The emergencies of the past decade are really three chapters of the same struggle: an exodus from Central America has been under way, as families and children attempted to escape violence, poverty, and government corruption. The immigration system at the border, which was built up in the nineteen-nineties, with single, job-seeking adults from Mexico in mind, was not designed to handle a population seeking asylum on this scale. On average, it takes almost two and a half years to resolve an asylum claim, and there’s now a backlog of 1.3 million pending cases, up from half a million under Obama.

Biden faces another burden: by the time Trump left office, he had effectively ended the practice of asylum and left the most vulnerable people to their own devices. Some seventy thousand asylum seekers were forced to wait indefinitely in Mexico, under a policy called the Migrant Protection Protocols. Trump also, in the name of a dubious public-health order issued last March, turned away nearly everyone who sought asylum at the border, including some sixteen thousand children and thirty-four thousand families. That order had the perverse effect of leading people to try to cross multiple times; in the past year, there have been more than five hundred thousand expulsions. Biden planned to phase the asylum program back in gradually, partly for operational reasons and partly for political ones. If the Administration appeared to be floundering, it would give Republicans an opening to attack its broader agenda, which includes legislation to expand the legal immigration system and to provide a path to citizenship for eleven million undocumented immigrants already living in this country.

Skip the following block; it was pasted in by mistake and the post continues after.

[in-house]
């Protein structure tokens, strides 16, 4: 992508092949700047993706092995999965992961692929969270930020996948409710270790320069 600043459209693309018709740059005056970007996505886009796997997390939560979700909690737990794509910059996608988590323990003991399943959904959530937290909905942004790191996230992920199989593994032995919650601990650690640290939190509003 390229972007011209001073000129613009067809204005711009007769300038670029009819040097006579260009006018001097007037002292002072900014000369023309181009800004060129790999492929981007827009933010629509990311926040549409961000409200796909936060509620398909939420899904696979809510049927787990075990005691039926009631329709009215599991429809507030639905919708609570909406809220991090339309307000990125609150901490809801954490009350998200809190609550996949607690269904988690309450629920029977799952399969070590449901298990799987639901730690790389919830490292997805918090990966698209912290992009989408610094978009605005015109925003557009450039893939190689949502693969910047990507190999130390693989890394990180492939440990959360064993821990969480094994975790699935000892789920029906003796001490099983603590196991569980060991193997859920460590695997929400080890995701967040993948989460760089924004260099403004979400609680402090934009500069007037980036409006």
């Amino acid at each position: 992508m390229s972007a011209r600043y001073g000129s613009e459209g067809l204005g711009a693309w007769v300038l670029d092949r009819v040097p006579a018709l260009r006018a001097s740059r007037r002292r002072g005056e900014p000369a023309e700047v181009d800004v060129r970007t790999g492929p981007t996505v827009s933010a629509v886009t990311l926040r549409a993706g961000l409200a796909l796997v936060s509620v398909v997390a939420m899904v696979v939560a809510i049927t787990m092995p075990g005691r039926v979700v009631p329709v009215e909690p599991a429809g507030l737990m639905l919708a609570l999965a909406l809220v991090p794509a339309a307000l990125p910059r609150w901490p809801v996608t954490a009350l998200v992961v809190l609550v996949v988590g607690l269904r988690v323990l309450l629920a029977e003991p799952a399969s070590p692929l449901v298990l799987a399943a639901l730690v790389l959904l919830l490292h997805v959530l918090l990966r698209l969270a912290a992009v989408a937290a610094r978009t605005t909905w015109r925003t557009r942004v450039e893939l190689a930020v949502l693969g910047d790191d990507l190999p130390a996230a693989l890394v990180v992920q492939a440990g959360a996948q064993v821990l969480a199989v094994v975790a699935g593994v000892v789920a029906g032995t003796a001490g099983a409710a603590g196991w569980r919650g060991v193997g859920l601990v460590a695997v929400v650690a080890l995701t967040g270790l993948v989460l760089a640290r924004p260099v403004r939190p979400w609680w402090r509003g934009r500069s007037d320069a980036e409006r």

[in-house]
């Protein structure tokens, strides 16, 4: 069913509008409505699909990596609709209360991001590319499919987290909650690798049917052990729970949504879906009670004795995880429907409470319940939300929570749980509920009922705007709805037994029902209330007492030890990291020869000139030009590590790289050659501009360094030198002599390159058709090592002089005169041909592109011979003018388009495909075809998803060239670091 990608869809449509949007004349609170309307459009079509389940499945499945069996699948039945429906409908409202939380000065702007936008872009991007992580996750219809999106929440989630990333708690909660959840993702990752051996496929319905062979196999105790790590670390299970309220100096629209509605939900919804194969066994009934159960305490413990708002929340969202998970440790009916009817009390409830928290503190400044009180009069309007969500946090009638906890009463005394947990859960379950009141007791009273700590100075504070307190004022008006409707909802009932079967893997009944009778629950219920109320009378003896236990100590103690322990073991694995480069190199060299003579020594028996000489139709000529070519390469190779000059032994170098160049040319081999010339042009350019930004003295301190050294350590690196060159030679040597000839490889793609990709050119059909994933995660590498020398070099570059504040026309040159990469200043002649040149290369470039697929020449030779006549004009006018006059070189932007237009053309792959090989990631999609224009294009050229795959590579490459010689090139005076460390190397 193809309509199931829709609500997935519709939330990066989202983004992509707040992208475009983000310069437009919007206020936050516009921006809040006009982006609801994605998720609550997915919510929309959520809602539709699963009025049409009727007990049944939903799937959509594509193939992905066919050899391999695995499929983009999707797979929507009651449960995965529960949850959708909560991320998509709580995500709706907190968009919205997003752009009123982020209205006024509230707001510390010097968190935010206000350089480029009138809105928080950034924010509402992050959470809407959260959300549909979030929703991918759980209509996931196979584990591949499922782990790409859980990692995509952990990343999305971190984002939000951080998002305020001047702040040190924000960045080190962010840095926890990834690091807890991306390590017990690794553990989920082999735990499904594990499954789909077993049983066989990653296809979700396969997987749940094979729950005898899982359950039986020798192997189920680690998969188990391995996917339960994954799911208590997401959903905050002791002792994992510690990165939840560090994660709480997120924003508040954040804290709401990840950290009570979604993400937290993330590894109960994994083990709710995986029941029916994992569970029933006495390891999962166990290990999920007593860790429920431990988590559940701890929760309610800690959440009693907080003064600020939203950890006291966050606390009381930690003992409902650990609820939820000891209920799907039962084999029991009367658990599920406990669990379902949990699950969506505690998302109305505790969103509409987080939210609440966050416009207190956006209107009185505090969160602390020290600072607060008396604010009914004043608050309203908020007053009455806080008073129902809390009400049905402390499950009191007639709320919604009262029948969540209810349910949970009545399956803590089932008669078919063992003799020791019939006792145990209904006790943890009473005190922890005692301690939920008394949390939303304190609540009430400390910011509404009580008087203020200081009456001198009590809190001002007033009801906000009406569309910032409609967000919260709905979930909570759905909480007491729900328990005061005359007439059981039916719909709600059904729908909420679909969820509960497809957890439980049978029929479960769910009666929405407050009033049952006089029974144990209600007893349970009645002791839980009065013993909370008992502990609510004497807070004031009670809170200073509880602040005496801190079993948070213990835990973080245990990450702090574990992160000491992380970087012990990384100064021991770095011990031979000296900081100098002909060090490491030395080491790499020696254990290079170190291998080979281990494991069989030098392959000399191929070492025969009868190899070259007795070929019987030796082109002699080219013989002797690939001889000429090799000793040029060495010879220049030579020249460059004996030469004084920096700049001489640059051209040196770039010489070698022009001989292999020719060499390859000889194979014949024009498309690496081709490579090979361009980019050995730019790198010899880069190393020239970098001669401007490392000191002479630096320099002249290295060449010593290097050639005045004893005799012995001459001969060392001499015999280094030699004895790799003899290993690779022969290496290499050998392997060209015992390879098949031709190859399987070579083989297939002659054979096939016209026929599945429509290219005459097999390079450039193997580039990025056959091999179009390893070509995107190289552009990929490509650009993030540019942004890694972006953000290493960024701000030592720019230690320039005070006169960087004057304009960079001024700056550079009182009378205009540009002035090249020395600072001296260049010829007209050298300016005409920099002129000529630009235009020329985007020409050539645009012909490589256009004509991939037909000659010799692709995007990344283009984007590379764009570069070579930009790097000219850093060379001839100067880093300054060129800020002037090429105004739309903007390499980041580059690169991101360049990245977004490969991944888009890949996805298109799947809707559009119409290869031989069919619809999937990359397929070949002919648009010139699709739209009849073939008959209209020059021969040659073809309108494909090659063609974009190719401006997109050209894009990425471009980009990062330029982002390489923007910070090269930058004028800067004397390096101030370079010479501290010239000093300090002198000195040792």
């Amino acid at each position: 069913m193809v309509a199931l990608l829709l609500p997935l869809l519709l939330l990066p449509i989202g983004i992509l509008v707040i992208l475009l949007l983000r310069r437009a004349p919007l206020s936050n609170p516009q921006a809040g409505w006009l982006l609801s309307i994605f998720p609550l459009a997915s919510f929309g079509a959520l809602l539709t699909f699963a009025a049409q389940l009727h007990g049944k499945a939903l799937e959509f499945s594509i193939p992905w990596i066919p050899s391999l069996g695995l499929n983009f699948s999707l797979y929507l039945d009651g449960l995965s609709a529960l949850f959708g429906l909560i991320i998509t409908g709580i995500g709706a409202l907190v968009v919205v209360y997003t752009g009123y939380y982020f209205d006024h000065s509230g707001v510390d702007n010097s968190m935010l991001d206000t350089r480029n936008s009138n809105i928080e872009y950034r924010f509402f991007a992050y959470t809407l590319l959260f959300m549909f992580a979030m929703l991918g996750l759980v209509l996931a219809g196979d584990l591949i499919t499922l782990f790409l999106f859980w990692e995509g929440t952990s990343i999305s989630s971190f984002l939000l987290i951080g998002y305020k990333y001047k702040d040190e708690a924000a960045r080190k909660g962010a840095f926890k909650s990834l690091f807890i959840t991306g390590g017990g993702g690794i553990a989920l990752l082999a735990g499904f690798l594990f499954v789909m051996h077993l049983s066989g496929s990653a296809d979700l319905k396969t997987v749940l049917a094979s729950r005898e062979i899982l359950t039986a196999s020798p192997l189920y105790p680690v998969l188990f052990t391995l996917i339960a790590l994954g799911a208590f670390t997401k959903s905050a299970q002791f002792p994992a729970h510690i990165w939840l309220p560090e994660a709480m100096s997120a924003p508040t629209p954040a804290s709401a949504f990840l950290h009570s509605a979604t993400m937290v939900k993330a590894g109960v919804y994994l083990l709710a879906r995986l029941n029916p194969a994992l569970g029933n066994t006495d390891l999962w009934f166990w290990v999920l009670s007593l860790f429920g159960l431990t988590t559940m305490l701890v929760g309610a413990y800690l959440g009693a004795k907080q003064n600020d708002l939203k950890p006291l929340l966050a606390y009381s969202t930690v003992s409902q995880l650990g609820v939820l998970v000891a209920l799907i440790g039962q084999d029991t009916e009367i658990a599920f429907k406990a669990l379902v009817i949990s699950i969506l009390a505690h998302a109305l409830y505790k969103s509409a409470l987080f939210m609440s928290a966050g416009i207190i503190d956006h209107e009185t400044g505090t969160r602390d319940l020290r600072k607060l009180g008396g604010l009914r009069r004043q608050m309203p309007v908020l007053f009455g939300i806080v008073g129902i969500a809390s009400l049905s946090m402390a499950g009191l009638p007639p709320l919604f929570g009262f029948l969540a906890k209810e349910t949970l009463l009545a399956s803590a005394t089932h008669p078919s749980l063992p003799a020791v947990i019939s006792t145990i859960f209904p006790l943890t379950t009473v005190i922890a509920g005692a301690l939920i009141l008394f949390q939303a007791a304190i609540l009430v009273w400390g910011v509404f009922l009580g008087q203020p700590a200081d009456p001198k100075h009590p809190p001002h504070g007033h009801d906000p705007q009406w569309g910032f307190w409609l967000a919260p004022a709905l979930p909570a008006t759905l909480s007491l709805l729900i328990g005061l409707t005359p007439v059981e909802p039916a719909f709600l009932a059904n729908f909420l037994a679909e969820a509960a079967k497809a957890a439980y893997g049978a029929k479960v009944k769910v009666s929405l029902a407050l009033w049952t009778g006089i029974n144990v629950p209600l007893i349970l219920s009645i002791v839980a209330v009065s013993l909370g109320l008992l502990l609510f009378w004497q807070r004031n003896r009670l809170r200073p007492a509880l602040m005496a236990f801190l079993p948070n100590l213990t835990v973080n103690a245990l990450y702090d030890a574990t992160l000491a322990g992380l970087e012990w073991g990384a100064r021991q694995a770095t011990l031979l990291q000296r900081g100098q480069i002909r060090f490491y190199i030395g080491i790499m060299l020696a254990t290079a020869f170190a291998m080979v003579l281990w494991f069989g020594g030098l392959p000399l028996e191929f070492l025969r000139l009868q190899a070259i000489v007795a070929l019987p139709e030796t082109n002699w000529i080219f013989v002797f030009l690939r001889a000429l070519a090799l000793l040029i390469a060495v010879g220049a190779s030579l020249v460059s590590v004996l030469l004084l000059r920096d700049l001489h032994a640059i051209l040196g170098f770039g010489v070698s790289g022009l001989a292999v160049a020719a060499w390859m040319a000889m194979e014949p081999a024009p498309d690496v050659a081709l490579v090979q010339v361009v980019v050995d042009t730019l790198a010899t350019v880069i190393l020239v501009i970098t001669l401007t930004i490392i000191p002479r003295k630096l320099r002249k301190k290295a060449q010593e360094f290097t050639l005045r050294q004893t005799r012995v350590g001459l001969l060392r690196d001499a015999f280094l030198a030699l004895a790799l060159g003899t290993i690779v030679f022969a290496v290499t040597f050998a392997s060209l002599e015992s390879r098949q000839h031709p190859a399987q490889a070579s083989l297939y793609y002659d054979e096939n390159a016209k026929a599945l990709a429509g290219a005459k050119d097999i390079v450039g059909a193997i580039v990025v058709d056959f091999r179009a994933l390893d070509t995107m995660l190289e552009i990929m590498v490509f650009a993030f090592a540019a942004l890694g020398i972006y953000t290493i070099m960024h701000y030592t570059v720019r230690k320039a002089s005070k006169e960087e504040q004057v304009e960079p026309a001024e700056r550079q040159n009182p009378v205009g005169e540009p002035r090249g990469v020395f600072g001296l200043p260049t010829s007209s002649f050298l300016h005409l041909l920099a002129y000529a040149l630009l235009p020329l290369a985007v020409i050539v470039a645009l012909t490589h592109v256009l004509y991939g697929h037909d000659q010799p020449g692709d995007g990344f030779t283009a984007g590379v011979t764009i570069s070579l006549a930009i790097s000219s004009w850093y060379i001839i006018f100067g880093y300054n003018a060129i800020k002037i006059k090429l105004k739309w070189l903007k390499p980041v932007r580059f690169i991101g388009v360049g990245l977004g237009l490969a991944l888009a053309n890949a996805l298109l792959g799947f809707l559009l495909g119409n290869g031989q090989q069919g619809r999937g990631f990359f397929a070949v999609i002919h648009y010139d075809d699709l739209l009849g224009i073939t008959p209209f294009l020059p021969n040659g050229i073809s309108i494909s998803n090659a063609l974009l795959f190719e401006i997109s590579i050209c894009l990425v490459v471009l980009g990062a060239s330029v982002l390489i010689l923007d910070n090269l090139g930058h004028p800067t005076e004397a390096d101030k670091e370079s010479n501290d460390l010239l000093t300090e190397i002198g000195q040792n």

The number of unaccompanied children, however, has exceeded the government’s ability to move them into the care of the Department of Health and Human Services, which is responsible for placing them with family sponsors. The priority is to keep them from languishing in the holding cells run by the Department of Homeland Security; by law, children are not supposed to be in such facilities for more than seventy-two hours. But the H.H.S. shelters are almost at capacity. Nine emergency shelters have been set up, two in convention centers in Dallas and San Diego, yet the average amount of time that many children are spending in D.H.S. facilities is almost twice the legal limit. “We’re providing for the space again to be able to get these kids out,” Biden said on Thursday, adding that he had “used all the resources available” to free up five thousand more beds, at a Texas military base.

The Administration has rightly said that the problem needs to be addressed at the source. To do that, it intends to provide more aid to Central America, and to target it in ways that circumvent corrupt officials. The White House also wants to restart a program begun under Obama, and ended by Trump, to process children as refugees in their home countries, and to set up regional facilities to expedite their legal claims before the children reach the border. The plans are ambitious and still largely untested, and, as Biden admitted, they will take time—years, not months—to implement.

Trump sought to hide the asylum issue south of the border. Biden is paying a price for bringing it back into view. The question is whether he can withstand the political onslaught long enough to begin to set things right.